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When Your Business Plan Meets Reality

by Bryan Janeczko, to see original post click here.

Business strategy organizational charts and graphs
Creating your business plan doesn’t come until Step 6 in Wicked Start’s 10-Step Roadmap for starting your new business. There’s a good reason for that. We believe there are five key steps to take before you spend the time to create your plan, and these critical steps will help you to ultimately be in a better position to develop a successful plan. That’s especially important if you’re going to use that plan to ask for money from outside sources.

Here’s an example of why the first five steps are so important. A Wicked Start user I’ll call Joe has been in a professional services career and now wants to open a retail establishment. He’s seen a store similar to his concept before, and thinks he can do a better job than the existing one. He made a plan and wants to go out to raise about $200,000 in capital, but he’s been having trouble.

When he expressed his frustration with the situation to me, I said, “Well, you’ve got a great professional background, and you’ve got a strong plan, but no one wants to give you money because you have no experience running this type of retail business, and neither do any of your advisors.”

The first step in Wicked Start’s Roadmap is about building a case for your idea. Joe has seen a similar store, but maybe he didn’t take the time to spell out the viability of this offering. The second step is about learning the industry, finding mentors, and actually getting experience.

After our conversation, Joe joined a similar business in another part of his town as a junior-level employee. This will help Joe see the operation from the inside, and will also show investors he’s so serious about his startup idea that he is willing to be the low person on the totem pole to learn the business. He’s also looking for mentors in this industry who can advise him in his new business.

The next thing I suggested to Joe was to develop a detailed design comps, wireframes, or pictures of stores he wants to use as models for his store to show to potential customers. He can use these to get  at least one focus group together to make sure these images and the offerings of his retail establishment resonate with his target customers. This is consistent with Wicked Start’s third step, which is developing a prototype of what you’ll be selling.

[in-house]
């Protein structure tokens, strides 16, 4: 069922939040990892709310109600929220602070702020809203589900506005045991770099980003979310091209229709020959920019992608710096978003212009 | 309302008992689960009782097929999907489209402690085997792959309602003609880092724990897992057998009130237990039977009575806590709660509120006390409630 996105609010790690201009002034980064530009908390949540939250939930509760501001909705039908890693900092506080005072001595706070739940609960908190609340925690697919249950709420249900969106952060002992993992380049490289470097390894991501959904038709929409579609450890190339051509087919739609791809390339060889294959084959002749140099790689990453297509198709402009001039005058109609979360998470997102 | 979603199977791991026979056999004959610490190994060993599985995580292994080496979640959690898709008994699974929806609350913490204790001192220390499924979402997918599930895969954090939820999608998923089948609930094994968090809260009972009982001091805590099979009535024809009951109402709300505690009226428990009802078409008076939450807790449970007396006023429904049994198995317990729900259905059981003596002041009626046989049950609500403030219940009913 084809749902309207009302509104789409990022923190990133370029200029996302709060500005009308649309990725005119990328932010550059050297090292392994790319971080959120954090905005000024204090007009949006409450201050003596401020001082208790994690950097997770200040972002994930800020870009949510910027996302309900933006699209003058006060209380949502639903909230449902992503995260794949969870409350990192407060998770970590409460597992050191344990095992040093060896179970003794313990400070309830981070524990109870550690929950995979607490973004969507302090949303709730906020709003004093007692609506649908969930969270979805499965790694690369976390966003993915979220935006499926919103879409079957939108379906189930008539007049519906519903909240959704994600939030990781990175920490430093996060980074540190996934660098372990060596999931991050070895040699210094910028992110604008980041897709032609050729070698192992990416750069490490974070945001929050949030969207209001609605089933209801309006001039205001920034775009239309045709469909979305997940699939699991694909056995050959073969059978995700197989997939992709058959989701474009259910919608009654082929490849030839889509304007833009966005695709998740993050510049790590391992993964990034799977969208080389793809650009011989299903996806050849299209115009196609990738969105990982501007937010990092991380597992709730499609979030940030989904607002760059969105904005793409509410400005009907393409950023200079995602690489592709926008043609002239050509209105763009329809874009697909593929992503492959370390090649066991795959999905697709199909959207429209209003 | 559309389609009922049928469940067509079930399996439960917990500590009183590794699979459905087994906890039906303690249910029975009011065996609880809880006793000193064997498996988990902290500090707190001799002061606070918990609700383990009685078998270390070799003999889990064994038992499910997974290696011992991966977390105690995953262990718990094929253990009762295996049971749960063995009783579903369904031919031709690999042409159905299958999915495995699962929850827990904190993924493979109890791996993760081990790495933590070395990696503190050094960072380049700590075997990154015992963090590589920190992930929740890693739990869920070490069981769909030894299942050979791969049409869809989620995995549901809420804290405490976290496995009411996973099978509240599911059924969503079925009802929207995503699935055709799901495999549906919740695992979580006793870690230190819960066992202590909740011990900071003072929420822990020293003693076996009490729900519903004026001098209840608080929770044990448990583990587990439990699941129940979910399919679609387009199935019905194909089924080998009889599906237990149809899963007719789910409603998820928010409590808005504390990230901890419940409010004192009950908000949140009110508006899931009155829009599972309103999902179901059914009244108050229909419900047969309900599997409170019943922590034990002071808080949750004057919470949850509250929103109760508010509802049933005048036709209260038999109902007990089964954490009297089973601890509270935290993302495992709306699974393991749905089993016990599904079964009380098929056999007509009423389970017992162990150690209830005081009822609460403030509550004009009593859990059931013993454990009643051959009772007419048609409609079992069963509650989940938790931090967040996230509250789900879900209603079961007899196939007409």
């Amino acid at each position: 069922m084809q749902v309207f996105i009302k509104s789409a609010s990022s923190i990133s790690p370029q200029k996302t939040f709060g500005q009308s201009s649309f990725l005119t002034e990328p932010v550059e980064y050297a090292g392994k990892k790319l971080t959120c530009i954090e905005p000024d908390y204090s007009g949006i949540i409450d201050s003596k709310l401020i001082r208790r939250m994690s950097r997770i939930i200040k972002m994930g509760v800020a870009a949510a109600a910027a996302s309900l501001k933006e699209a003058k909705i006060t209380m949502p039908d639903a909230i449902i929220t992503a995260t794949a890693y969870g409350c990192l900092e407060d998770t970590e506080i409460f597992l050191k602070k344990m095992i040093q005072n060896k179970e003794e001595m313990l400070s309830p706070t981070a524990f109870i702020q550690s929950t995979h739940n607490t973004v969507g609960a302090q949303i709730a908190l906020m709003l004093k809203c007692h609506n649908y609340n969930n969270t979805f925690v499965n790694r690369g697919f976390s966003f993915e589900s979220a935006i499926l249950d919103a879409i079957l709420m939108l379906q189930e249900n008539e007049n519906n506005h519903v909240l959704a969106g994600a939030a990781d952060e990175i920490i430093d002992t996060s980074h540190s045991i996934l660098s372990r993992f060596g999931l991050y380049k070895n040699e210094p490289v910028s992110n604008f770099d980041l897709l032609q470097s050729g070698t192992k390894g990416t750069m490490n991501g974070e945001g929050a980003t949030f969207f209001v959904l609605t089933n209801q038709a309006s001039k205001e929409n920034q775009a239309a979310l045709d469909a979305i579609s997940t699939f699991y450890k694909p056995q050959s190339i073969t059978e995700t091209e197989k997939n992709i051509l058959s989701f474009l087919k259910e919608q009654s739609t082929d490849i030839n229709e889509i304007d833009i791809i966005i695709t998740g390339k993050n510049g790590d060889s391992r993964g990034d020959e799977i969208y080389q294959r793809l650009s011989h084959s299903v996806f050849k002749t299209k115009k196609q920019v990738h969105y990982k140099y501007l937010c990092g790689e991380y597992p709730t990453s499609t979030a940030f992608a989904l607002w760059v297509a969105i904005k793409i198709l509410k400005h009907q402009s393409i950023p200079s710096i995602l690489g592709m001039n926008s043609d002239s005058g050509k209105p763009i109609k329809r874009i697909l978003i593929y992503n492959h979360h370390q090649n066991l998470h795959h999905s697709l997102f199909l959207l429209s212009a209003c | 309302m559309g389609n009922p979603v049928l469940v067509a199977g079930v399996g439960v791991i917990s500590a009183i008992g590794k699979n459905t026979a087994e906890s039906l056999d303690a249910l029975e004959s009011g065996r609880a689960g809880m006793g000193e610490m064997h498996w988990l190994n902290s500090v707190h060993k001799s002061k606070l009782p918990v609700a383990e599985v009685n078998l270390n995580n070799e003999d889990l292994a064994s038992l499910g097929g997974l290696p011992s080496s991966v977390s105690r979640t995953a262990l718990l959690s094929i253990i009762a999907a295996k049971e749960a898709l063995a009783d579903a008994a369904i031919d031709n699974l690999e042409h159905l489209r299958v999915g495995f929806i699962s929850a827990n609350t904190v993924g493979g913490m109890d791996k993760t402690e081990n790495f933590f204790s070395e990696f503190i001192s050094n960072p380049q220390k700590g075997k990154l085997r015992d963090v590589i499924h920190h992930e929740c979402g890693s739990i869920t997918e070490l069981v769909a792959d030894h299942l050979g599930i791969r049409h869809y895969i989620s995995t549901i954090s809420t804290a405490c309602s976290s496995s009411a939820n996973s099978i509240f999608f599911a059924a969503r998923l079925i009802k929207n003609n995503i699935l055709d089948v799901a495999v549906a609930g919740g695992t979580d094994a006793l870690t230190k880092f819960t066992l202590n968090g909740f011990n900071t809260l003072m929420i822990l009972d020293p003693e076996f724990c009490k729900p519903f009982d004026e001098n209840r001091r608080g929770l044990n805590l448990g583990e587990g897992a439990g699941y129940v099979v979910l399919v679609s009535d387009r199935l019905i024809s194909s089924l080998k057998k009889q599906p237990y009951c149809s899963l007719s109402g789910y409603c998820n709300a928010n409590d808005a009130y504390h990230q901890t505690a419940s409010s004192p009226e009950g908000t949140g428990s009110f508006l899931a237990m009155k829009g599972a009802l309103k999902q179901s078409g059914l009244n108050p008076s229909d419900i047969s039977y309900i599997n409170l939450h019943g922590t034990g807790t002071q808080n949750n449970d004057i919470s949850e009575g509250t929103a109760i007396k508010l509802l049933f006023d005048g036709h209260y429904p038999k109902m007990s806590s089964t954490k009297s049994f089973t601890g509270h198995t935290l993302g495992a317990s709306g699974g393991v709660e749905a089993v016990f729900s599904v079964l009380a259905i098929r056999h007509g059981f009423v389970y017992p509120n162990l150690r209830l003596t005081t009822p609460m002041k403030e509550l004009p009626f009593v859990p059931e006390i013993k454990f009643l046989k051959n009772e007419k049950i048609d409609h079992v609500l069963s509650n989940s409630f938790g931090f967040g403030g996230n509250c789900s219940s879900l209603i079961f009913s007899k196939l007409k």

It’s after this hard work is done that Joe can think about establishing the structure of his business; finding the appropriate name, logo and website; setting up a bank account; and completing some of the other financial and legal nitty gritty that is required for new businesses to operate.

Once all this is done, it’s time to start writing the business plan. The plan will be stronger with this background, experience and focus group feedback. Including mentors or advisors with retail background will help him sell this concept as well. And thinking through some of the details of setting up your new business shows real commitment.

When Joe goes for funding, he’ll have a much stronger case with the addition of his experience and customer input, and with industry connections he’ll find more potential investors.  In addition to asking friends and family to invest, potential investors who would make “ideal” clients for his business would the best way to go for Joe.

Bryan Janeczko – Founder, Wicked Start
Bryan has successfully launched multiple startups. His latest venture, Wicked Start, provides tools to plan, fund, and launch a new business. Also author of WickedStart: Guide to Starting a New Venture with Passion and Purpose, Bryan is committed to helping small businesses grow and succeed.
www.wickedstart.com | Facebook | @WickedStart | LinkedIn | More from Bryan

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Transitioning to Entrepreneur from Corporate America

by Bryan Janeczko, to see the original post click here.

Working at home
Working at home (Photo credit: gibsonsgolfer)
More and more Americans are leaving the corporate world to start their own business. While some strike out to create a new industry or move in an entirely different direction, most decide to start businesses in the industry they have worked in throughout their corporate career.

Basing your startup in a field you know well offers many obvious benefits. Contacts, peers and clients can be transformed into co-founders, employees and customers. Familiarity with the market or manufacturing process, on-the-job training from their previous employers and even access to groups and associations in their industry are just a few of these clear advantages.

But, not all is perfect. There are some downsides to having a corporate background before becoming an entrepreneur, and they are more likely and pronounced if one has spent a long time in corporate America. Here are the key disadvantages:

1. Lack of Flexibility

In the corporate world people get accustomed to and even dependent on many things that just don’t work in an entrepreneurial environment. Complicated organizational charts, detailed and specific processes, reliance on big-brand suppliers, and similar things create a rigidity that takes away the nimbleness of their small business. Don’t try to beat the big guys at their own game; you need to be quicker, more responsive, and more creative.